Steps to Giving a Winning Speech

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Steps to Giving a Winning Speech

1422986303Giving a great speech is never easy, it takes work!  Speaking is a frightening thing for most people, yet once you learn how to channel that anxiety, the world opens up for you. Whether you’re giving a short speech during a monthly meeting, training routine information, or giving a presentation that promotes you or your business, what you say and how you say it helps you get noticed and be influential.  Here are five tips that will make a big difference in your presentation style.

  1. It’s Game Time! Arrive 15-20 minutes earlier than normal.  Take the time to adjust your environment and put on your “game face”:
    • Claim your space.  Take 5 to set up your space, check the temperature, lighting, and the microphone, and make sure you’ve got room to move around.  Take 5 to set up the slides and technology.
    • Review the “playbook”. What do you want people to get from this speech? (i.e.: “my intention is to help this audience manage risk and compliance issues without stress”) What do you expect from the audience?  Purpose + Audience = Speaker’s Actions and Behaviors.
    • Get your “game face” on.   Get “centered” with diaphragmatic breathing, a set of ten shoulder rolls, and some neck stretches.  Drink some water.  Hum a favorite tune.  Think about what you want people to say to you when the speech is finished. Do you want them to give you a standing ovation, or better yet, book you for more speaking engagements? Or will they tell you that you have changed their life or made their job easier? Tell yourself you are well prepared to give this presentation.  Believe it!
  2. Let’s Get Ready to Rumble! Great presenters don’t wing their speech.  They’re ready.  You can certainly make it look like you are giving your presentation with ease, and preparing your presentation ahead of time will increase your chances for success. Know your three to five key points.  Vary how you communicate these points; say them loudly one time, with pauses the next, and with other special attributes the third time. Planning allows you to edit the presentation so that only your best material – and your best style – is offered. If you tend to ramble, veer off topic, or say “um” a lot, seek the advice of a speech coach. Preparation makes the day better for you and for your audience.
  3. Go Big or Stay on the Bench. Even dry information (like say, compliance issues) can be made interesting if the speaker is wound up about the topic. If you’re speaking about something you love, then the audience will love it with you. Speak right from your heart, with passion. Gauge your energy level throughout the presentation and try to keep the energy high at the beginning, middle and end of the speech. It should flow like a roller coaster.  If the topic is routine and mundane, and you’re doing your very best to bring some excitement to the topic, try the next steps.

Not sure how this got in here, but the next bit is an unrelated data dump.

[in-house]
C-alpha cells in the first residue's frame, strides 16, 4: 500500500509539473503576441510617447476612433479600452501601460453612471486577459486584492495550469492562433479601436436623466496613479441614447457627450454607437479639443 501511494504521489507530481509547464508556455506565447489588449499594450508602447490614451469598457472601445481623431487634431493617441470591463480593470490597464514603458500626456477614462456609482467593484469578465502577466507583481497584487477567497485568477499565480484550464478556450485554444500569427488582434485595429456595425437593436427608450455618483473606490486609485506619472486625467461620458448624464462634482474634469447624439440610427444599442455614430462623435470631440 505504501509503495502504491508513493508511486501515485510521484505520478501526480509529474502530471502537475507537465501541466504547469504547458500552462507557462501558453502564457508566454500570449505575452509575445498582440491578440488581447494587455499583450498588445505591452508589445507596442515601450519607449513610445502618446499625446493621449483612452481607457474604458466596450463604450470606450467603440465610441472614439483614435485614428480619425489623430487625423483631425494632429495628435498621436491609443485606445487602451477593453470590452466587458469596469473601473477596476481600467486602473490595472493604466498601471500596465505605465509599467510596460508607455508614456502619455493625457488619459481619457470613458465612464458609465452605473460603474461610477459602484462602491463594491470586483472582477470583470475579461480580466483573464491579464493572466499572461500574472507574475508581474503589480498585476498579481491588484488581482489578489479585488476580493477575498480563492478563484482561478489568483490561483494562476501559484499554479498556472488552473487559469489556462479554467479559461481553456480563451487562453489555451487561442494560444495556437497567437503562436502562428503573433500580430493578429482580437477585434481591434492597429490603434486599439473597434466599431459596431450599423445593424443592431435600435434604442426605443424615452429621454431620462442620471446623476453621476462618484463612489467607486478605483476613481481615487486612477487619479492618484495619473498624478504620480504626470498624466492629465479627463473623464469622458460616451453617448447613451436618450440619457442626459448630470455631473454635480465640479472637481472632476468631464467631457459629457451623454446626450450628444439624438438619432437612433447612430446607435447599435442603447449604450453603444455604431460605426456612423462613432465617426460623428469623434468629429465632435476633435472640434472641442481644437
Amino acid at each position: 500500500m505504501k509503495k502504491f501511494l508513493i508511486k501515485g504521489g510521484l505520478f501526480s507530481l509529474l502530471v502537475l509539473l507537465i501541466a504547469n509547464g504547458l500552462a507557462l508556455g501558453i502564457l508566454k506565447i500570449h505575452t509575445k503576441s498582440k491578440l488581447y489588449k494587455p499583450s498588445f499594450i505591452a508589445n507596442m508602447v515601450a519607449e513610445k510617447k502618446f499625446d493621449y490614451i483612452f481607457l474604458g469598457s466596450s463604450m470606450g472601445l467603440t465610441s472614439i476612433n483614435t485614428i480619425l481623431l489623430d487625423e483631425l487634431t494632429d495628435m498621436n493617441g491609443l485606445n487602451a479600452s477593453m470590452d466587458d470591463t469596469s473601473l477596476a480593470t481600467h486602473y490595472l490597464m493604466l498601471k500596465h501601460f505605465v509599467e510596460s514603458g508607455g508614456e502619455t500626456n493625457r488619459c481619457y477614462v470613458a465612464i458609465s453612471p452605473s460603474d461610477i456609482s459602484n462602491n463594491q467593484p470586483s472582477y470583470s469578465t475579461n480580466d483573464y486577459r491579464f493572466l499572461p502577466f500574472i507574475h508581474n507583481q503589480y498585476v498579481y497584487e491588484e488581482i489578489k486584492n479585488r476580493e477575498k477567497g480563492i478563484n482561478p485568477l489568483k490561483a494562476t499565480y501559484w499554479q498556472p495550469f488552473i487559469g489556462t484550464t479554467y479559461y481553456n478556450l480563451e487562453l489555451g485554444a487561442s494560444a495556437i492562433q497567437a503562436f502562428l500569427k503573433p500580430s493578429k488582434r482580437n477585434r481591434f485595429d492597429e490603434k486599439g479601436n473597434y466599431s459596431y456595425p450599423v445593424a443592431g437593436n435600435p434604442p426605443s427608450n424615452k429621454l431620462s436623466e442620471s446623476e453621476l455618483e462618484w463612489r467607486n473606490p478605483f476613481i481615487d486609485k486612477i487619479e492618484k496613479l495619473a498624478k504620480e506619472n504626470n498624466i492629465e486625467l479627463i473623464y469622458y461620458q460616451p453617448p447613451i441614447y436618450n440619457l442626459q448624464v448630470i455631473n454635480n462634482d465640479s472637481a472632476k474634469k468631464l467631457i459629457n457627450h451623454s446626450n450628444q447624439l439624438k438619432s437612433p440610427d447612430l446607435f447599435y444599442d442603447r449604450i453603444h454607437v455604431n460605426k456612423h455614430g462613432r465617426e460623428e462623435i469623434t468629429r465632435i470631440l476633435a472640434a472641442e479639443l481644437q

4. Give me an “E”! Here are a few ideas for facilitating audience participation and infusing the room with energy and enthusiasm. Use a wireless microphone and stand where people can see your entire body. Take hourly stretch breaks and breathe. Walk around, make eye contact, interact with people one-on-one, ask compelling questions and have the audience shout out the answers. Let a participant read one of your slides.  Have the audience share something with their neighbor (i.e.: how will they incorporate new regulations or policies, or use some of this new information you have shared?). Have someone write out the most important points of each section on large paper and tape them to the wall.  Or tape them on the wall in a way to form a word or shape (Christmas tree, maybe).  Try new things and notice the energy in the room change. If you are relaxed and having fun, then they will feel it and follow you.
  5. Do You Remember When…? We remember stories.  We learn from stories.  We even dream in stories.  Illustrate key points in a compelling story.  Sitting through a presentation that is all theory rarely engages both sides of our brains, so we tend to drift off, or even sleep. If you can, use real-life or embellished stories. Use humor if you are naturally funny, but don’t force it. Ask others to tell their stories.

With coaching, practice, and a well prepared game plan, you can be a terrific presenter and influence peoples’ lives in untold ways.  Its great fun to have your messages be heard and your stories retold.  Keep practicing and believe in yourself.

 

About the Author:

Ellen Dunnigan founded Accent On Business in 2001 specializing in public speaking, communication skills, and executive presence for leaders in business. She has 25 years of experience with professional and nonprofessional speakers in healthcare, media, politics, engineering, sports, and other industries. Ellen’s coaching in speaking skills gives established and emerging leaders greater confidence and credibility. Her leadership programs in accountability, alignment, difficult conversations, and organizational communication have helped leaders expand their influence. Ellen is known for her practical “how to” style.
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